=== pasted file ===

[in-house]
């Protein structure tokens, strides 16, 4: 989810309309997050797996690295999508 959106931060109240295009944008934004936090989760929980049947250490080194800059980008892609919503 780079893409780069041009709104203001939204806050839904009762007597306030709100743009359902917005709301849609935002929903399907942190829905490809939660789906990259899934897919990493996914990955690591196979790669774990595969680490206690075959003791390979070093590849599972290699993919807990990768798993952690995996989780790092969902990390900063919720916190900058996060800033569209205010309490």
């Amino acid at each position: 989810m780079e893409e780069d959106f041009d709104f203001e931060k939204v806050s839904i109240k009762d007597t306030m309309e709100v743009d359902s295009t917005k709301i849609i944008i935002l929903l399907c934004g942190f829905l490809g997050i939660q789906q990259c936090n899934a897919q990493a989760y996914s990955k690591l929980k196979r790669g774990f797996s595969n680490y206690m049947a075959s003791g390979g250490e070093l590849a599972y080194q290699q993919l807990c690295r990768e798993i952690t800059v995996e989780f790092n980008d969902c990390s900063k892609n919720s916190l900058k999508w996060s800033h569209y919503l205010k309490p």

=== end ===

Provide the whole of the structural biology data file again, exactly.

[in-house]
């Protein structure tokens, strides 16, 4: 989810309309997050797996690295999508 959106931060109240295009944008934004936090989760929980049947250490080194800059980008892609919503 780079893409780069041009709104203001939204806050839904009762007597306030709100743009359902917005709301849609935002929903399907942190829905490809939660789906990259899934897919990493996914990955690591196979790669774990595969680490206690075959003791390979070093590849599972290699993919807990990768798993952690995996989780790092969902990390900063919720916190900058996060800033569209205010309490």
């Amino acid at each position: 989810m780079e893409e780069d959106f041009d709104f203001e931060k939204v806050s839904i109240k009762d007597t306030m309309e709100v743009d359902s295009t917005k709301i849609i944008i935002l929903l399907c934004g942190f829905l490809g997050i939660q789906q990259c936090n899934a897919q990493a989760y996914s990955k690591l929980k196979r790669g774990f797996s595969n680490y206690m049947a075959s003791g390979g250490e070093l590849a599972y080194q290699q993919l807990c690295r990768e798993i952690t800059v995996e989780f790092n980008d969902c990390s900063k892609n919720s916190l900058k999508w996060s800033h569209y919503l205010k309490p």